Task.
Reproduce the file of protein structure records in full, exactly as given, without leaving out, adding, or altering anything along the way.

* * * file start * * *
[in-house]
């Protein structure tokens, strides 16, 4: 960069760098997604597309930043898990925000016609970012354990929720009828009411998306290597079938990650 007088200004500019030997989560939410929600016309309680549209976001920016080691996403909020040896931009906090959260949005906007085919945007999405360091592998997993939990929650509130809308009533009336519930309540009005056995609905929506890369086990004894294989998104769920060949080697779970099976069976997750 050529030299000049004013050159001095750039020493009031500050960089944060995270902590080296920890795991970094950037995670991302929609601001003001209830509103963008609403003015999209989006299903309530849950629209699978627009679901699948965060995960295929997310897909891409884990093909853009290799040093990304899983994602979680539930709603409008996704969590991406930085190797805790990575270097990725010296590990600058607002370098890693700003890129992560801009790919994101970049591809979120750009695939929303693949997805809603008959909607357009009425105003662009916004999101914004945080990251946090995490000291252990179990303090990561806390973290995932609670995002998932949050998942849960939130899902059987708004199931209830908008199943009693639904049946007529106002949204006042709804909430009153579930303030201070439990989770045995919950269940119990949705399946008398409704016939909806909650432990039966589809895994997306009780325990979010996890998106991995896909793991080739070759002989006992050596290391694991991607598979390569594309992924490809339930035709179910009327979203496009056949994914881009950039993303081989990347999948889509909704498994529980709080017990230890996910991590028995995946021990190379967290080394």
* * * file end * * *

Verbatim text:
[in-house]
């Protein structure tokens, strides 16, 4: 960069760098997604597309930043898990925000016609970012354990929720009828009411998306290597079938990650 007088200004500019030997989560939410929600016309309680549209976001920016080691996403909020040896931009906090959260949005906007085919945007999405360091592998997993939990929650509130809308009533009336519930309540009005056995609905929506890369086990004894294989998104769920060949080697779970099976069976997750 050529030299000049004013050159001095750039020493009031500050960089944060995270902590080296920890795991970094950037995670991302929609601001003001209830509103963008609403003015999209989006299903309530849950629209699978627009679901699948965060995960295929997310897909891409884990093909853009290799040093990304899983994602979680539930709603409008996704969590991406930085190797805790990575270097990725010296590990600058607002370098890693700003890129992560801009790919994101970049591809979120750009695939929303693949997805809603008959909607357009009425105003662009916004999101914004945080990251946090995490000291252990179990303090990561806390973290995932609670995002998932949050998942849960939130899902059987708004199931209830908008199943009693639904049946007529106002949204006042709804909430009153579930303030201070439990989770045995919950269940119990949705399946008398409704016939909806909650432990039966589809895994997306009780325990979010996890998106991995896909793991080739070759002989006992050596290391694991991607598979390569594309992924490809339930035709179910009327979203496009056949994914881009950039993303081989990347999948889509909704498994529980709080017990230890996910991590028995995946021990190379967290080394």